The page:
What is melanoma?
Melanoma is a disease of the skin in which cancer cells are found in the melanocytes, the cells that produce color in the skin or pigment known as melanin. Melanoma usually occurs in adults, but it may occasionally be found in children and adolescents. Melanoma may also be called cutaneous melanoma or malignant melanoma. Melanoma is the rarest, but most virulent, form of skin cancer.
Melanoma is a more serious type of cancer than the more common basal cell cancer, or squamous cell cancer. Although the incidence of melanoma is lower than other types of skin cancer, it has the highest death rate and is responsible for a majority of all deaths from skin cancer.
What are the risk factors for melanoma?
Persons with the following characteristics may be at an increased risk for melanoma:
- blond or red hair
- blue eyes
- fair complexion
- family history of melanoma
- a changed or changing mole
- many ordinary moles (more than 50)
- many freckles
- an immunosuppressive disorder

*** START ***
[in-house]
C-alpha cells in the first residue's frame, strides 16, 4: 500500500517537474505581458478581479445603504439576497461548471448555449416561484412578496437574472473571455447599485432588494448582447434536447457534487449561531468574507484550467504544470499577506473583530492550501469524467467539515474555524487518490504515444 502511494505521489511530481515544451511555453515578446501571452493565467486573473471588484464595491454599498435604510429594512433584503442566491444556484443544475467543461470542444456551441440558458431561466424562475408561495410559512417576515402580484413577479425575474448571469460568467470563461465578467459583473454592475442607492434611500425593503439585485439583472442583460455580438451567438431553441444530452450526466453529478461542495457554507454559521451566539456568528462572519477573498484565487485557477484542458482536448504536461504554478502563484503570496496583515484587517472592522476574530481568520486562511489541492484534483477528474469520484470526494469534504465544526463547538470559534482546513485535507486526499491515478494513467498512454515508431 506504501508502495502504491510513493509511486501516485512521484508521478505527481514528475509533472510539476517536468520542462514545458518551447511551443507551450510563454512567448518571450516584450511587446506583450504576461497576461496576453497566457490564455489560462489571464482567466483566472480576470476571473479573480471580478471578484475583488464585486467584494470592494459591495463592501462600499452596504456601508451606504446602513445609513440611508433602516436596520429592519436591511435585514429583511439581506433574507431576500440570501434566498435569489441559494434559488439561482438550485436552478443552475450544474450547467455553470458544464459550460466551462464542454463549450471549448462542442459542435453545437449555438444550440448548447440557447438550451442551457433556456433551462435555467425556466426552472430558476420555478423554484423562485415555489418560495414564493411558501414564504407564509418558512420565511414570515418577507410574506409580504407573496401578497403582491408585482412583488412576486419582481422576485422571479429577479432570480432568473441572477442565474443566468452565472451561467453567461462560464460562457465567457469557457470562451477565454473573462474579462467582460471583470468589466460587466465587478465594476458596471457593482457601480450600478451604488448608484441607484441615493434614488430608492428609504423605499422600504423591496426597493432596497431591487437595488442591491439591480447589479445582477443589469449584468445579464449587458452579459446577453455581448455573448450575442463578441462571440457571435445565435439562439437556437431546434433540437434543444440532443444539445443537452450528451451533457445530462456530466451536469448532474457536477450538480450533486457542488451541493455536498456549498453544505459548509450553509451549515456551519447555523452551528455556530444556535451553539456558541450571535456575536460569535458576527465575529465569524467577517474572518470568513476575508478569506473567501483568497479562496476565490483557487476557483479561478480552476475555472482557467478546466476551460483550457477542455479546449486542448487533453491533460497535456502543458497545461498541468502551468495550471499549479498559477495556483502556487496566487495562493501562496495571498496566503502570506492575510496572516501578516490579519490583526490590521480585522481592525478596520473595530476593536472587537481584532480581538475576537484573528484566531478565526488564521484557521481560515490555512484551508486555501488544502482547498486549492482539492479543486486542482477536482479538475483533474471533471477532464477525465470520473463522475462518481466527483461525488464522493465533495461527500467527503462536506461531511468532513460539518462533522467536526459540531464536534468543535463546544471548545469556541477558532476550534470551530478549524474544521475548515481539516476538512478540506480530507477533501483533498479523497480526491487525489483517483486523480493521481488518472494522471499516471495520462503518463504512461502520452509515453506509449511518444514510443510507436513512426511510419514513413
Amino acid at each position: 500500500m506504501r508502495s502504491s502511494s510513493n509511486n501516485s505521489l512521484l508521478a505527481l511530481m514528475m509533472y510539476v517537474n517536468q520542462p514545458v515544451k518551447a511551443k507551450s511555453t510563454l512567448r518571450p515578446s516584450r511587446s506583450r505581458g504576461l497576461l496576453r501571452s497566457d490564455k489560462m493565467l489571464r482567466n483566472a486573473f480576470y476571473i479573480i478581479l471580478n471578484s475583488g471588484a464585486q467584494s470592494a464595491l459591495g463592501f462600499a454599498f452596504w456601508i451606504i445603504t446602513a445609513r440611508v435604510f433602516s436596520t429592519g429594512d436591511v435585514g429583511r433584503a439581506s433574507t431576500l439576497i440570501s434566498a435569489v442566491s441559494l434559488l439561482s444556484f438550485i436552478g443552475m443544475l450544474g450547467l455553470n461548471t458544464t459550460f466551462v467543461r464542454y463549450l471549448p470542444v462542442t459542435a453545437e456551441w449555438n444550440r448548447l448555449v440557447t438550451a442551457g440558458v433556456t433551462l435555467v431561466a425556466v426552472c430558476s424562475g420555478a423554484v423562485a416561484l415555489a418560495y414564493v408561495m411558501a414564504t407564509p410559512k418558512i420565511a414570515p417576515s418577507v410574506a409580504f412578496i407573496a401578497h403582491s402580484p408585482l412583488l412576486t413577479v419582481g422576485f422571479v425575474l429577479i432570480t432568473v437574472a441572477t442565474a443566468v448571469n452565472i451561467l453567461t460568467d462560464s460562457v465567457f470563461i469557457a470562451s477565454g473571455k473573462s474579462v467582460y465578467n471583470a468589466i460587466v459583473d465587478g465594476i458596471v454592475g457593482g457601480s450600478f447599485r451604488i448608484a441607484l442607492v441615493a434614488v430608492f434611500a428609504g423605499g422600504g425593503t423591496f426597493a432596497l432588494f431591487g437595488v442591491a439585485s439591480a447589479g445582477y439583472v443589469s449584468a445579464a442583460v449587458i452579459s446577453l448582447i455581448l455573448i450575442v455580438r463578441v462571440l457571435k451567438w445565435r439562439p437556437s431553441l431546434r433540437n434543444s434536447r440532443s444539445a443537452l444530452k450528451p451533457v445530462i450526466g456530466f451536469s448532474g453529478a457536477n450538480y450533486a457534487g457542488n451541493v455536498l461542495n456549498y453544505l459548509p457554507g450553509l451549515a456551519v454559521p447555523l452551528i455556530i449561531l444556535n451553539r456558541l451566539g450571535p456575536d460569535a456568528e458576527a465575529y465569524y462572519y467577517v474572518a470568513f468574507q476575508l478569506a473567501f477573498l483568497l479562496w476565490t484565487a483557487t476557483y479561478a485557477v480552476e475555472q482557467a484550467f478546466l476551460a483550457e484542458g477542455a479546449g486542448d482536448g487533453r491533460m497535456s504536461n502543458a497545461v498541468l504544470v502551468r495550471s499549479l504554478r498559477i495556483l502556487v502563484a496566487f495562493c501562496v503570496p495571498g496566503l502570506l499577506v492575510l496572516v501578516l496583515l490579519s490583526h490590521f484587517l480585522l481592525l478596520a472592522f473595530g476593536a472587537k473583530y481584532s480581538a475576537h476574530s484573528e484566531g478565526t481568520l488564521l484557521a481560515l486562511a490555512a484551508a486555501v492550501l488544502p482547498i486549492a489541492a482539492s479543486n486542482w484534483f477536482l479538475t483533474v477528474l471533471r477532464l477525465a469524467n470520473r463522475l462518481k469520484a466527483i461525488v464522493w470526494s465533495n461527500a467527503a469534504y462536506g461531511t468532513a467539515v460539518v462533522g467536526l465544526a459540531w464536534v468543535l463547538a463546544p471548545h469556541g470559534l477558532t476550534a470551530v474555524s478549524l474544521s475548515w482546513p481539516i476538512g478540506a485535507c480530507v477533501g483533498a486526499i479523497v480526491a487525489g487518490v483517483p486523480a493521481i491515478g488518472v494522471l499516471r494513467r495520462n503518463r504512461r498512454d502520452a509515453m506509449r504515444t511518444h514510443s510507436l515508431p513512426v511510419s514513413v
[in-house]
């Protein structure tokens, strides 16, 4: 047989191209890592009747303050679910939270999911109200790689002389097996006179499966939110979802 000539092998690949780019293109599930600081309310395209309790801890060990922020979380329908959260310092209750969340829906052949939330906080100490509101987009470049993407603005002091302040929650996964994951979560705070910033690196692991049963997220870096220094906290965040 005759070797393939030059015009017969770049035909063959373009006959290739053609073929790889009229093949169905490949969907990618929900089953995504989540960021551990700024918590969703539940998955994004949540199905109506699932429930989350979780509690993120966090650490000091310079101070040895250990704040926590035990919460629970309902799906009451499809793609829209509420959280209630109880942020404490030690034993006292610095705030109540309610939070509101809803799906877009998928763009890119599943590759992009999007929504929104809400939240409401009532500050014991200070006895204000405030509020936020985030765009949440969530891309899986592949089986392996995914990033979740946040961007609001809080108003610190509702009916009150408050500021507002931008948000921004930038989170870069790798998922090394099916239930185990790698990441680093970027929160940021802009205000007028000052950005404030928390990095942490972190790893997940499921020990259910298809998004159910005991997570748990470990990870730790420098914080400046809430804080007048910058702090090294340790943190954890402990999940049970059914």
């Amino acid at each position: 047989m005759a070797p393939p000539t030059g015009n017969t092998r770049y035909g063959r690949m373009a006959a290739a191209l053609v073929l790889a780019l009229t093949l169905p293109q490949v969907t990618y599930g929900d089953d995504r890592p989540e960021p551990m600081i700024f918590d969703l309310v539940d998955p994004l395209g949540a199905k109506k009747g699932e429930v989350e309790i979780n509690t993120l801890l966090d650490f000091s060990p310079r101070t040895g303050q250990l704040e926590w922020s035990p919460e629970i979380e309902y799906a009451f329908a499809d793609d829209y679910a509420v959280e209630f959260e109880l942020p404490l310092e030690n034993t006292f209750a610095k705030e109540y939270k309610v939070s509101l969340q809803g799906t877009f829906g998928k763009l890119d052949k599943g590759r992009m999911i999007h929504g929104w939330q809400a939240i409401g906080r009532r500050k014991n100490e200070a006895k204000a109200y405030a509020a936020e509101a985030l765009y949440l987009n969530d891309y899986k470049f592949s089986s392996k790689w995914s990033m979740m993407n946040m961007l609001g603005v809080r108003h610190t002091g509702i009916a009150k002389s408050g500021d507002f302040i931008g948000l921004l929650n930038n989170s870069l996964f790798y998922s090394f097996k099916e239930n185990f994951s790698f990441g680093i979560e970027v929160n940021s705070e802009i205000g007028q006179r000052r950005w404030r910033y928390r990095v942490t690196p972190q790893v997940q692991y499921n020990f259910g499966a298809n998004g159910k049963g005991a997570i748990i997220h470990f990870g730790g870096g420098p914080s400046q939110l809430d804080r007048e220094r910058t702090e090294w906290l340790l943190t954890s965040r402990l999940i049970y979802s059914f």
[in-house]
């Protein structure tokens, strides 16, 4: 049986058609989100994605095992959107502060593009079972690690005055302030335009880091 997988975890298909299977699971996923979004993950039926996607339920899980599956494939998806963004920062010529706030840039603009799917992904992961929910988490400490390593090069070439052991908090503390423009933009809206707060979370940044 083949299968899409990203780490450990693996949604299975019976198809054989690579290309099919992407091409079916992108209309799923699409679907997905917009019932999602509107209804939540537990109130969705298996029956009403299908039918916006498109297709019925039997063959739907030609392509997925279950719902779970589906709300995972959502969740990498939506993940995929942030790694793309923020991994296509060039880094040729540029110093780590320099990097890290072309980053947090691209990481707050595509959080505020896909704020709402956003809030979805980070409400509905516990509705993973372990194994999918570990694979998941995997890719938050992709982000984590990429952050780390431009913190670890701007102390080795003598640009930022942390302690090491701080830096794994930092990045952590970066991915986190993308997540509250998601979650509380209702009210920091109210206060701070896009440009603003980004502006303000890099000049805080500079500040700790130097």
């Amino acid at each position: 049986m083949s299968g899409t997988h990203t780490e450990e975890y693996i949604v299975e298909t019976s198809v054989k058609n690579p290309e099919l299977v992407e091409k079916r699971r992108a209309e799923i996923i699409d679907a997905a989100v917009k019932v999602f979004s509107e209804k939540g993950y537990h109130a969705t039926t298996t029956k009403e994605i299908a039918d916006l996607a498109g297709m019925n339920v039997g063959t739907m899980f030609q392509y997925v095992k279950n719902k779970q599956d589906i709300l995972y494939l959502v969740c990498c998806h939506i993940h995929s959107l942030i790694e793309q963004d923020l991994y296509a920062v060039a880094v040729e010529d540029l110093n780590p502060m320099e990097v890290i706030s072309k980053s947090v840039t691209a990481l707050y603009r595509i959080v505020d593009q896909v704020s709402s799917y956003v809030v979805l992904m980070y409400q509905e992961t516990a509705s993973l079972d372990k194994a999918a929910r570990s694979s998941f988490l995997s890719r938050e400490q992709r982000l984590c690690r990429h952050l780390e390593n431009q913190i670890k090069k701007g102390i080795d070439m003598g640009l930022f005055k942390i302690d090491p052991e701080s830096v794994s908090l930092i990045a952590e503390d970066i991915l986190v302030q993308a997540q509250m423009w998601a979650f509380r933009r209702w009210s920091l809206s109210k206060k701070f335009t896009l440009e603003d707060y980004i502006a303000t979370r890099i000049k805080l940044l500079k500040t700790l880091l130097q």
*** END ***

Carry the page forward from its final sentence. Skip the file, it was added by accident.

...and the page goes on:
- dysplastic nevi
- sun exposure The amount of time spent unprotected in the sun directly affects your risk of skin cancer.
- inability to tan
Dark-brown or black skin is not a guarantee against melanoma. African-Americans can develop this cancer, especially on the palms of the hands, soles of the feet, under nails, or in the mouth.
Massachusetts General Hospital understands that a variety of factors influence patients’ health care decisions. That’s just one reason why we’re dedicated to ensuring patients understand their diagnosis and treatment options. Because a single option might not serve all patients, we offer a wide range of coordinated treatments and related services across the hospital. Patients should consult with their primary care doctor or other qualified health care provider for medical advice and diagnosis information.